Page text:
Demystifying Common Summer Activities Licensing Myths

Copyright myths are prevalent and plentiful when it comes to churches using copyrighted material. What exactly is a myth? One definition is “a widely held but false belief or idea,” and there are many ideas that lead church leaders to infringement risks. When it comes to music performance rights, we’d like to address five of the most common myths.

Myth #1

My church doesn’t need a performance license in order to play music for our VBS programs? True or False?

FALSE. When you play recorded music or perform songs outside of a religious service, your church needs a performance license from the song copyright owners, or with the performance rights organizations, ASCAP, BMI, and SESAC. Your church VBS program does NOT qualify under the Religious Service Exemption (U.S. Copyright Law (Section 110[3])as a religious service, which covers “during the course of services at a place of worship or other religious assembly.” CCS’s PERFORMmusic Facilities License provides easy, immediate and cost-effective performance blanket coverage for 20 million songs (Christian, holiday and secular) from ASCAP, BMI, and SESAC.

Myth #2

Our church summer camp programs don’t need a performance license to cover playing music or performing songs during any camp activity or event. True or False?

FALSE: Camp programs often feature recorded music at various events and activities, as well as performing music at sing-alongs, concerts and during worship. These public performances and uses require performance licensing and can be secured from individual song owners, or ASCAP, BMI, and SESAC, or CCS’s PERFORMmusic Facilities License.

Myth #3

If we make a memory video of a youth event or mission trip, we don’t need a synchronization license to feature a song or background music with the video because it’s for a good cause. True or False?

FALSE: You need a synchronization (sync) license to legally reproduce a copyrighted song in timed relation with visual images; e.g., motion pictures, video, promo audiovisuals, etc.  Requests for sync licenses can be denied by the publisher, so it’s important to obtain a license prior to producing the video. In addition, publishers can set any rate they want for these licenses. If you also reproduce a third party’s recording of the song, you will also need to get a master sync license from the owner of the recording, which is a separate copyright from the musical composition. If you want to stream the video on your website, you will also need a digital or streaming performance license. CCS’s WORSHIPcast Streaming License allows you to stream your performances of more than 20 million songs from ASCAP, BMI, and SESAC.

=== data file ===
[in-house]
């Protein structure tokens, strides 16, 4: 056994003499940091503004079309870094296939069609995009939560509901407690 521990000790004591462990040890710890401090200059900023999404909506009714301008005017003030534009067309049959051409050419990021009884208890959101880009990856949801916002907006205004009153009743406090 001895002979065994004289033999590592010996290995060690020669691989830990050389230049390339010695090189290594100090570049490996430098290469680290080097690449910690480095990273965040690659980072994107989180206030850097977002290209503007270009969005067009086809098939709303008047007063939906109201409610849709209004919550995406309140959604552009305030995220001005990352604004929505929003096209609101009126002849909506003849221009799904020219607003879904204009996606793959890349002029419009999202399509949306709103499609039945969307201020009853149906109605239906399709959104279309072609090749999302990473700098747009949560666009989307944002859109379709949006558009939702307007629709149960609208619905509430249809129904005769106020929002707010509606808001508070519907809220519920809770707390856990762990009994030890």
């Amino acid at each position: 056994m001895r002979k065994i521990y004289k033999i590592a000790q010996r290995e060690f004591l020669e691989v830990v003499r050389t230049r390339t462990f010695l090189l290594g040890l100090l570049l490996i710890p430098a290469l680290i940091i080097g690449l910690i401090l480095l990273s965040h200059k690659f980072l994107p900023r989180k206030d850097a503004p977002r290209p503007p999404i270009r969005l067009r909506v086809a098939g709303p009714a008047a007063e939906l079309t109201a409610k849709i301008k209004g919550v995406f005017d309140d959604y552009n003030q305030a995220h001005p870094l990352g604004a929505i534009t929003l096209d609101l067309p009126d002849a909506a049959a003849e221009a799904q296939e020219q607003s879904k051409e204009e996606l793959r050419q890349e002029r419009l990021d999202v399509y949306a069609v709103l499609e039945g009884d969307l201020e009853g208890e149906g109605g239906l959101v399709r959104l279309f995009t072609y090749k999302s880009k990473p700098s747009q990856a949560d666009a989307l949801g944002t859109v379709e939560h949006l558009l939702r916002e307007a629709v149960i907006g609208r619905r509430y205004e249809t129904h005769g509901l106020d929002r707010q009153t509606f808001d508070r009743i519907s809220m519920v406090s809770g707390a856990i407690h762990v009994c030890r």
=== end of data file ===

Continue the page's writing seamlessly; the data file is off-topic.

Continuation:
Myth #4

“Churches are exempt from performance licensing.” True or False?

FALSE. Another common misunderstanding of the copyright exemption is when churches believe that the exemption applies to all of their activities and use of copyrighted music, regardless of the context. This is not the case. The religious service exemption applies only to actual religious services. All other performances require a performance license, as stated below:

“…in the course of services at a place of worship or other religious assembly.”

Outside of religious services, churches have the same copyright responsibilities as a restaurant, business or stadium.

Myth #5

“My church does not perform music outside of services.” True or False?

While we can’t exactly answer this one for you, this is very rarely the case, When church leaders realize that the religious service exemption does not apply to music performed outside of services, often the immediate response is, “We don’t play any music outside of services.” But, aAfter some quick reflection, most churches recognize that they are playing lots of music outside of their worship services, including:

  • Picnics & BBQs
  • Graduations
  • Vacation Bible School
  • Camps
  • Carnivals & Festivals
  • Award ceremonies
  • Coffee shops
  • Bookstores
  • Concerts
  • Retreats
  • Singles groups
  • Dances
  • Testimonials & Retirements
  • Dance classes
  • Exercise classes
  • Karaoke
  • Conferences & Seminars
  • Sporting events
  • Movie nights
  • Pageants
  • Youth group gatherings
  • Guest speakers
  • Wedding receptions
  • On-hold music
  • Music before & after service
  • Community events
  • Retirement home visits
  • Daycare

 Each church should review its music uses to determine if it needs a performance license. Most will find that they do. While the Religious Service Exemption is definitely helpful, it doesn’t cover many of the ways we play or perform music today. If you have any questions please visit our Learning Center and download FREE informational sheets on a wide variety of copyright issues. We also urge you to call us at 877-394-5566 or log on to chat with one of our copyright experts.

Susan Fontaine Godwin is CCS’s founder/CVO, an educator and long-time member of the Christian arts community with 32 years of experience in the Christian media industry, church copyright administration and copyright management. Susan is an author and speaker and frequently writes for several Christian magazines and online publications. She serves as an adjunct professor at the University of Mobile.

About Christian Copyright Solutions: CCS’s quest is to help churches and Christian ministries “do music right.” CCS is an expert on church music copyrights and our primary focus is providing licensing and clear educational resources to churches, as well as representation, administration, and advocacy for copyright owners. Follow us on Twitter, Facebook, and YouTube. The information contained herein is for informational purposes only and is not legal advice or a substitute for legal counsel.